One of the “temporary” tax cuts that becomes a political tool each year is the federal deduction for employer commute subsidies. Long at a level just above $100 per month per employee, in 2008 Congress first proposed raising the level to the symbolically inportant $230 per month — the same monthly maximum that employers are allowed to write off by providing parking. It actually became law in the 2009 stimulus, and then an annual renewal watch, one that died at the end of 2011.

Brent Hunsberger reports that the full-size break has re-emerged as part of the fiscal cliff deal:

Last year, the amount workers or employers could set aside pre-tax for commuting on public transit dropped from $230 to $125. But commuters who drove and parked weren’t impacted. In fact, the cap for parking costs increased from $230 to $240.

The fiscal cliff deal re-establishes “parity” on this break for public transit users. They can now sock away $240 a month for 2013…

Still, the legislation made this change retroactive to 2012. It’s Only Money’s isn’t sure what that means, practically speaking. Do commuters who could have socked more away each month last year suddenly get to make up for that? If so, how? On their 2012 Form 1040?

Although this is a big deal for many East Coast commuter rail riders that pay fares that are unimaginable here, locally this will only marginally impact most long-haul ST and CT commuters. Riders would have to purchase a $3.50 monthly pass to be even nominally affected by the $125 threshold.

Nevertheless, any time policy moves away from actively favoring driving to work that’s a positive thing.

The broader “fiscal cliff” deal is off-topic for this post.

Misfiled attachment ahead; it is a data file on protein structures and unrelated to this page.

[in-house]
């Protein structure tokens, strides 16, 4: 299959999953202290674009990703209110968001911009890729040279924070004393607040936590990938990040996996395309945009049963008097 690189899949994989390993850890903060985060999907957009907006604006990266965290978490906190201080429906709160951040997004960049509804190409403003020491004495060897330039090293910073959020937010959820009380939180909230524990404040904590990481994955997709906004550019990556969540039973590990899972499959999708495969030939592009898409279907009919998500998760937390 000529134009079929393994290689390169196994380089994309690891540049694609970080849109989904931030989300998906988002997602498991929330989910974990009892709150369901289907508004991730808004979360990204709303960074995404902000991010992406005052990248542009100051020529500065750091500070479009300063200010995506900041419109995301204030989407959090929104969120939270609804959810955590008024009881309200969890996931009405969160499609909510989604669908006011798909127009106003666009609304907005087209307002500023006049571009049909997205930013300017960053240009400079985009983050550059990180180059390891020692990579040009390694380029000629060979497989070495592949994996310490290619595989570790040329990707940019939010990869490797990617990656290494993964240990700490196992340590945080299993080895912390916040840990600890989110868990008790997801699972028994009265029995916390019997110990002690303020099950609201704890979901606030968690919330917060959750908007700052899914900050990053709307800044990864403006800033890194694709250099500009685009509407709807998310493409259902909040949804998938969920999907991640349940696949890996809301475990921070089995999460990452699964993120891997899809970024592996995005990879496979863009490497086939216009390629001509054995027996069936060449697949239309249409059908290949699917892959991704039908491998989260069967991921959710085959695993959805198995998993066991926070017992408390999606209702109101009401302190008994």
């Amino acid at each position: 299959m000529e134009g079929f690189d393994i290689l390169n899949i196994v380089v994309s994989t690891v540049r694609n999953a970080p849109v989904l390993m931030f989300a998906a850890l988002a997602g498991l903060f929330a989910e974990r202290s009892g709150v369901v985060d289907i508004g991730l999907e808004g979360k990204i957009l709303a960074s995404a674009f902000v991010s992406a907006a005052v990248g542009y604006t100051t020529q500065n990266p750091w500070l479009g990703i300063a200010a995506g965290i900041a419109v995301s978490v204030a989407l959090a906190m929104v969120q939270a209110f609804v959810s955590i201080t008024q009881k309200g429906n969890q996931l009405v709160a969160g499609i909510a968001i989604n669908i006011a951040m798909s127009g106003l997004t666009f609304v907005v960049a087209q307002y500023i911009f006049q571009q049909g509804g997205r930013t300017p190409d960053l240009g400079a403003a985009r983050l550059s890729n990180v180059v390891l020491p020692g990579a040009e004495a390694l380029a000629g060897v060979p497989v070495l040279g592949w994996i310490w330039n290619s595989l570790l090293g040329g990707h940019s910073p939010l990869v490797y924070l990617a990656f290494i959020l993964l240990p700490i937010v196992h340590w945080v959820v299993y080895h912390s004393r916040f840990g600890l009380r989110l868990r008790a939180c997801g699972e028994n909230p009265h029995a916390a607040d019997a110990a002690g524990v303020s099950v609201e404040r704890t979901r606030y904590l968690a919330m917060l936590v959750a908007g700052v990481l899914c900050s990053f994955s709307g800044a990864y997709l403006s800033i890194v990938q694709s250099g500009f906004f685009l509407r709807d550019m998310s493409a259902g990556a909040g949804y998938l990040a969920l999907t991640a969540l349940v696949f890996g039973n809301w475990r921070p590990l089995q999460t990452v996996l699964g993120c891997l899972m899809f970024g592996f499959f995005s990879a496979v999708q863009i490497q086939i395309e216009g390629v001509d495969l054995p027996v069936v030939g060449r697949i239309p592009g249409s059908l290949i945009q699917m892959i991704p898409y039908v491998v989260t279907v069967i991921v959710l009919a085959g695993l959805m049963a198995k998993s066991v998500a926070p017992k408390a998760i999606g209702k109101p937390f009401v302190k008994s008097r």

8 Replies to “Fiscal Cliff Deal Restores Transit Parity with Parking”

  1. This is great news for me! I am a walk-on ferry+bus commuter, which puts my monthly commuting costs above $125. My employer will pay for both of my monthy passes now, which is great!

  2. Those fares you linked aren’t even that high. My buddy from high school has a minimum wage internship in NYC right now, so he lives at home to save money. The round trip train ticket to get from Hamilton to NYC on NJTransit is $30. The monthly pass is $400. The train is still packed, even with 10+ car sets and they run expresses from Princeton Jct (the stop after hamilton) all the way to Newark, because otherwise there just wouldn’t be room.

    I wish NJ transit broke out train cost/revenue vs. bus cost/revenue because I would be willing to bet train operations are close to 100% farebox recovery.

    1. he lives at home to save money. The round trip train ticket to get from Hamilton to NYC

      One must wonder whether it’s a public policy failure that living 60 miles away from work is seen as a way to save money.

      1. I don’t disagree but I don’t really see an alternate here. 35 hours a week @ $7.25 isn’t exactly a lot of money, and the chance you get mugged walking home from work is much lower in Pennington, NJ then anywhere you can live for $400/month (esp. for only a 4 month lease) in or near NYC.

        It’s not like he would qualify for any sort of public assistance.

      2. Our son had a short internship in DC, and then moved to NYC after graduation – the living arrangement in DC was to rent a bedroom, and the first housing in NYC was also renting a bedroom before moving to a basement apartment with a roommate.

        It can be done cheap, one must manage their expectations.

      3. Living with parents is a special case. It’s pretty hard to compete with $0 housing cost.

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